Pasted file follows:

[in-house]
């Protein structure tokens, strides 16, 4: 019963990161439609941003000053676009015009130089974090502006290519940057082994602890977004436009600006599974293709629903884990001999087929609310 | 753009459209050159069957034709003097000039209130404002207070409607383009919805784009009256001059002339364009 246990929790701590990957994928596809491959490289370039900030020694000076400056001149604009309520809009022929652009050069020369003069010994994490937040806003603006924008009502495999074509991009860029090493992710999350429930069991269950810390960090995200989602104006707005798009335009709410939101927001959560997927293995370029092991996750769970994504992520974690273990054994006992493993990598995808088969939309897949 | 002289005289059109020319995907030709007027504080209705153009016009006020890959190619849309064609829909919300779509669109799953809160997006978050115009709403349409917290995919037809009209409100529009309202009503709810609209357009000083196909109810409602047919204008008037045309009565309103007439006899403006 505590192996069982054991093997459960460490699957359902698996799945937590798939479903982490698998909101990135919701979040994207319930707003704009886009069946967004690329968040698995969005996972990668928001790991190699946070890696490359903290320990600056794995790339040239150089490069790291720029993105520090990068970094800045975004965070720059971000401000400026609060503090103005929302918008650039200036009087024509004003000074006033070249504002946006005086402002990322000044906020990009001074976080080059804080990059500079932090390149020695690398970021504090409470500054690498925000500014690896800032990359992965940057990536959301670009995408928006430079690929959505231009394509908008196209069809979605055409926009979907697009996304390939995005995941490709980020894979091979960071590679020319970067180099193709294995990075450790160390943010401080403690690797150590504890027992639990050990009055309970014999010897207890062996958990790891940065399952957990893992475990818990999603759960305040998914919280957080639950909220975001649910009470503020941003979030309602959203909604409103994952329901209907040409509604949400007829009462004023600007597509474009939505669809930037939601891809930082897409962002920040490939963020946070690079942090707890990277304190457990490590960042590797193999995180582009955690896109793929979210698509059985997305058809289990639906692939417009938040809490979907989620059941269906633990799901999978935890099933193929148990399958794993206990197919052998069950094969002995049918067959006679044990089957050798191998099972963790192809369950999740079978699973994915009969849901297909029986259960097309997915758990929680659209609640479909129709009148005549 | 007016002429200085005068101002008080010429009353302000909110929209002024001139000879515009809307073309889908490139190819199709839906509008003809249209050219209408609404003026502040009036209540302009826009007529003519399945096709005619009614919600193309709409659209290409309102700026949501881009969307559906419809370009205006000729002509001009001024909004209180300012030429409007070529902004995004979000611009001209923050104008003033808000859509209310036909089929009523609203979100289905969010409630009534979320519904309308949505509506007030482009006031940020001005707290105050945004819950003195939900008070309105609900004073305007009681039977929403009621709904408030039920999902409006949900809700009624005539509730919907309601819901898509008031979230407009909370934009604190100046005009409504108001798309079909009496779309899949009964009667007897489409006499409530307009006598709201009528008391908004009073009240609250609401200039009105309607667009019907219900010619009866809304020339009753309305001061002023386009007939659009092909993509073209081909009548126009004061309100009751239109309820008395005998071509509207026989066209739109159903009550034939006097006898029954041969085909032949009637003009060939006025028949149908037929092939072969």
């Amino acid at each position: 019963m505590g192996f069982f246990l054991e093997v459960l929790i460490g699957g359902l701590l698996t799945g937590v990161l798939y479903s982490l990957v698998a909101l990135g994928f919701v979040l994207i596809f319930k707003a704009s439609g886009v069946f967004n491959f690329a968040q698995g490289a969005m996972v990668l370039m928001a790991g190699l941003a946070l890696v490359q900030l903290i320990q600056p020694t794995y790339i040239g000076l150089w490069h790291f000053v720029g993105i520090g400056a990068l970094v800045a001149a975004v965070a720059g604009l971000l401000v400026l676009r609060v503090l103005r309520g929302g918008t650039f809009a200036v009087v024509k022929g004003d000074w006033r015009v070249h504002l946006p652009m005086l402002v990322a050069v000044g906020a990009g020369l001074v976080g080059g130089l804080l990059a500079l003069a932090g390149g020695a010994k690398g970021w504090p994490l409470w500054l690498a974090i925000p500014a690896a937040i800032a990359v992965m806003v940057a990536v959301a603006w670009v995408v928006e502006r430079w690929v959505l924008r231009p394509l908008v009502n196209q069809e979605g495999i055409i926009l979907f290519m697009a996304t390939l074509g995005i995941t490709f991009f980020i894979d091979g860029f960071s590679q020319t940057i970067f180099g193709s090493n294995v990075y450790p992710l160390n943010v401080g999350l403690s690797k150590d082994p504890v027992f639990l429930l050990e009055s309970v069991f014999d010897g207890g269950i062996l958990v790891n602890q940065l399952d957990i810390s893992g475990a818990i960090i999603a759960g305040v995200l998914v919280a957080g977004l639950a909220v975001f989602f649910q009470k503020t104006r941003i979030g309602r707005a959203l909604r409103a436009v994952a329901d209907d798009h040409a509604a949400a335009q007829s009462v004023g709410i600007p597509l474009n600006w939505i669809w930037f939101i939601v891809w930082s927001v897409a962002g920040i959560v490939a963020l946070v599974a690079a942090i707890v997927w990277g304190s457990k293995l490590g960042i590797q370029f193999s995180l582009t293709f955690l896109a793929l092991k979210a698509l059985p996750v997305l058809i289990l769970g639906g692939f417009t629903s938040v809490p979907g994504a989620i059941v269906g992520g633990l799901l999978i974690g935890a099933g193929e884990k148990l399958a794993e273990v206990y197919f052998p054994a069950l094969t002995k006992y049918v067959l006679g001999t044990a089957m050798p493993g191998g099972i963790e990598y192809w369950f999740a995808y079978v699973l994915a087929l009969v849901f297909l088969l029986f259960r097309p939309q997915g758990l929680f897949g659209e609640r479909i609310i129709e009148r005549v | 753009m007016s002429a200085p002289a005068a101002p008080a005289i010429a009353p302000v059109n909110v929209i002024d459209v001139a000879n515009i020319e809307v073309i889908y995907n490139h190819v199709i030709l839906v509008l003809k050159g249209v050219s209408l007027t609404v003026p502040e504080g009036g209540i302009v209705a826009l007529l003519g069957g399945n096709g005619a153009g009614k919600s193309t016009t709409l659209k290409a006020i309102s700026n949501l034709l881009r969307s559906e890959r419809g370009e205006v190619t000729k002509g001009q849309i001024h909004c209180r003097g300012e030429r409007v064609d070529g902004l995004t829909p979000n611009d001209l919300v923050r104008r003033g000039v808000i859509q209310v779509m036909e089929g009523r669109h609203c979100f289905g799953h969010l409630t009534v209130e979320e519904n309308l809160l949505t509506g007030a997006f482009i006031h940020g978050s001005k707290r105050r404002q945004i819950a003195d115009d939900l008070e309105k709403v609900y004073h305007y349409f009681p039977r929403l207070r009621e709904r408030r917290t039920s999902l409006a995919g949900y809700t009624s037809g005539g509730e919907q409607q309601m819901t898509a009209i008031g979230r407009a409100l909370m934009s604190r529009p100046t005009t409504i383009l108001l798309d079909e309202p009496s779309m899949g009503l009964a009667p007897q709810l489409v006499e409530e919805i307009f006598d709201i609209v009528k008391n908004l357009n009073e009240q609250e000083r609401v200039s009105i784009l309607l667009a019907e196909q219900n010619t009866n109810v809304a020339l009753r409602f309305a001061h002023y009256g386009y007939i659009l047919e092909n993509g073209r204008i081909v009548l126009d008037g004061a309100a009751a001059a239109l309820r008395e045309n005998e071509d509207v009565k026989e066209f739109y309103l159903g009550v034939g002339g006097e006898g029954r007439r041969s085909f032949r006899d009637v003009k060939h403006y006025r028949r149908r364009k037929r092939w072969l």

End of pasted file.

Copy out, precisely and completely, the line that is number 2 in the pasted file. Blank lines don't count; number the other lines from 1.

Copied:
């Protein structure tokens, strides 16, 4: 019963990161439609941003000053676009015009130089974090502006290519940057082994602890977004436009600006599974293709629903884990001999087929609310 | 753009459209050159069957034709003097000039209130404002207070409607383009919805784009009256001059002339364009 246990929790701590990957994928596809491959490289370039900030020694000076400056001149604009309520809009022929652009050069020369003069010994994490937040806003603006924008009502495999074509991009860029090493992710999350429930069991269950810390960090995200989602104006707005798009335009709410939101927001959560997927293995370029092991996750769970994504992520974690273990054994006992493993990598995808088969939309897949 | 002289005289059109020319995907030709007027504080209705153009016009006020890959190619849309064609829909919300779509669109799953809160997006978050115009709403349409917290995919037809009209409100529009309202009503709810609209357009000083196909109810409602047919204008008037045309009565309103007439006899403006 505590192996069982054991093997459960460490699957359902698996799945937590798939479903982490698998909101990135919701979040994207319930707003704009886009069946967004690329968040698995969005996972990668928001790991190699946070890696490359903290320990600056794995790339040239150089490069790291720029993105520090990068970094800045975004965070720059971000401000400026609060503090103005929302918008650039200036009087024509004003000074006033070249504002946006005086402002990322000044906020990009001074976080080059804080990059500079932090390149020695690398970021504090409470500054690498925000500014690896800032990359992965940057990536959301670009995408928006430079690929959505231009394509908008196209069809979605055409926009979907697009996304390939995005995941490709980020894979091979960071590679020319970067180099193709294995990075450790160390943010401080403690690797150590504890027992639990050990009055309970014999010897207890062996958990790891940065399952957990893992475990818990999603759960305040998914919280957080639950909220975001649910009470503020941003979030309602959203909604409103994952329901209907040409509604949400007829009462004023600007597509474009939505669809930037939601891809930082897409962002920040490939963020946070690079942090707890990277304190457990490590960042590797193999995180582009955690896109793929979210698509059985997305058809289990639906692939417009938040809490979907989620059941269906633990799901999978935890099933193929148990399958794993206990197919052998069950094969002995049918067959006679044990089957050798191998099972963790192809369950999740079978699973994915009969849901297909029986259960097309997915758990929680659209609640479909129709009148005549 | 007016002429200085005068101002008080010429009353302000909110929209002024001139000879515009809307073309889908490139190819199709839906509008003809249209050219209408609404003026502040009036209540302009826009007529003519399945096709005619009614919600193309709409659209290409309102700026949501881009969307559906419809370009205006000729002509001009001024909004209180300012030429409007070529902004995004979000611009001209923050104008003033808000859509209310036909089929009523609203979100289905969010409630009534979320519904309308949505509506007030482009006031940020001005707290105050945004819950003195939900008070309105609900004073305007009681039977929403009621709904408030039920999902409006949900809700009624005539509730919907309601819901898509008031979230407009909370934009604190100046005009409504108001798309079909009496779309899949009964009667007897489409006499409530307009006598709201009528008391908004009073009240609250609401200039009105309607667009019907219900010619009866809304020339009753309305001061002023386009007939659009092909993509073209081909009548126009004061309100009751239109309820008395005998071509509207026989066209739109159903009550034939006097006898029954041969085909032949009637003009060939006025028949149908037929092939072969």